Crucial Claremont evidence ‘sat on shelf’

Victims Ciara Glennon, Sarah Spiers and Jane Rimmer.
Victims Ciara Glennon, Sarah Spiers and Jane Rimmer.

A FORENSIC scientist has explained why a tiny piece of evidence in the Claremont serial killings case sat on a laboratory shelf in Perth for years before playing a crucial role in a UK breakthrough.

Former Telstra technician Bradley Robert Edwards, 51, is on trial in the WA Supreme Court, charged with murdering Sarah Spiers, 18, Jane Rimmer, 23, and Ciara Glennon, 27, in 1996 and 1997.

Aleksander Bagdonavicius, a forensic scientist at PathWest, where evidence was initially tested, explained on Friday why the small sample of left thumbnail taken from Ms Glennon, known as AJM40, was not DNA tested during a review in 2003.

At a UK laboratory in 2008, the sample was combined with a piece of her left middle fingernail, known as AJM42, to yield a mixed profile that the prosecution alleges contains Edwards’ trace DNA.

Mr Bagdonavicius said the decision not to test AJM40 was based on his original visual observation and he had written “debris only, not suitable for analysis” in a document detailing the various exhibits.

“The item was described as left thumbnail and on previous viewing, there was no actual nail in the container,” he testified.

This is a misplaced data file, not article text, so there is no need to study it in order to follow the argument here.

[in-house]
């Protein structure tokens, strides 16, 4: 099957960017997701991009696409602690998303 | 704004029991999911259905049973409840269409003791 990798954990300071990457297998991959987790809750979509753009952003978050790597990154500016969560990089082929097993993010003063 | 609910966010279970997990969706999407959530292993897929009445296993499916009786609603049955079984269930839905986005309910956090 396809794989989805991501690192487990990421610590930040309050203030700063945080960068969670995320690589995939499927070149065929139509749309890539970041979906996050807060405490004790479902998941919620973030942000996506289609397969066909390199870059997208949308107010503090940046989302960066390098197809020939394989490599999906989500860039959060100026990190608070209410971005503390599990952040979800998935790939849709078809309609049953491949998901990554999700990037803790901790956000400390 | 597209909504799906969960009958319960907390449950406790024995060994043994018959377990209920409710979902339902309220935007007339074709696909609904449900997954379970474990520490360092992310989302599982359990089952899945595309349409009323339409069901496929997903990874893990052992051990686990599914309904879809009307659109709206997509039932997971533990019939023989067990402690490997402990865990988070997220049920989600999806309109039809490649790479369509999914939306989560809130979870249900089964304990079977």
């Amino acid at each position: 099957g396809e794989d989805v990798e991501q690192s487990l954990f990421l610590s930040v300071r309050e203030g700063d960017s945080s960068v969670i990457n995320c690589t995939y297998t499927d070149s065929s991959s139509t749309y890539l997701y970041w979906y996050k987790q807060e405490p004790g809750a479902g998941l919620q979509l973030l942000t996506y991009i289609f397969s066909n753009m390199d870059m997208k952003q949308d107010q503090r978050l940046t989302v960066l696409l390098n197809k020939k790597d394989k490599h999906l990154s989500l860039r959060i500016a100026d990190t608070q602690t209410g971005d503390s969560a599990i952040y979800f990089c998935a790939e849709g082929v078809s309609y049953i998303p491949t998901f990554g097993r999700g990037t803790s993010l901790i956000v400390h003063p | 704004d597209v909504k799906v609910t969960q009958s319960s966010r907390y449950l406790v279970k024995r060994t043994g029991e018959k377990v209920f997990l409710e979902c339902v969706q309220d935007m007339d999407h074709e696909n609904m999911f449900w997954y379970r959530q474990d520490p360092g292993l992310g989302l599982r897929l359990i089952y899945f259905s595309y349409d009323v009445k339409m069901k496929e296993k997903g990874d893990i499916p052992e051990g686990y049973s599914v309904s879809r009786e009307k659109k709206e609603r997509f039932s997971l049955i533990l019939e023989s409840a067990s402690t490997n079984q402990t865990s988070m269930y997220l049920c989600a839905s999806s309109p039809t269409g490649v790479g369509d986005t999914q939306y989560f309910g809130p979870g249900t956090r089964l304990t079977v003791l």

Former Telstra technician Bradley Robert Edwards.

Mr Bagdonavicius said he did not open the container and touch the sample.

He also said if the lab was looking for male DNA, testing was typically done by female staff to avoid contamination.

“There was an idea that we may be looking at a male (suspect),” he said.

Defence counsel Paul Yovich has highlighted instances of samples in the case being contaminated at PathWest and at New Zealand-based Institute of Environmental Science and Research, where they were sent in 2004.

While those samples are not central to the prosecution’s case, Mr Yovich suggests ones that are may also have been contaminated.

Edwards has confessed to abducting and raping a teenager at a cemetery in 1995, and attacking an 18-year-old woman in her sleep in 1988 – crimes he will be sentenced for after the trial has finished.

He also has a conviction for assaulting a woman from behind at Hollywood Hospital during his work shift in 1990.

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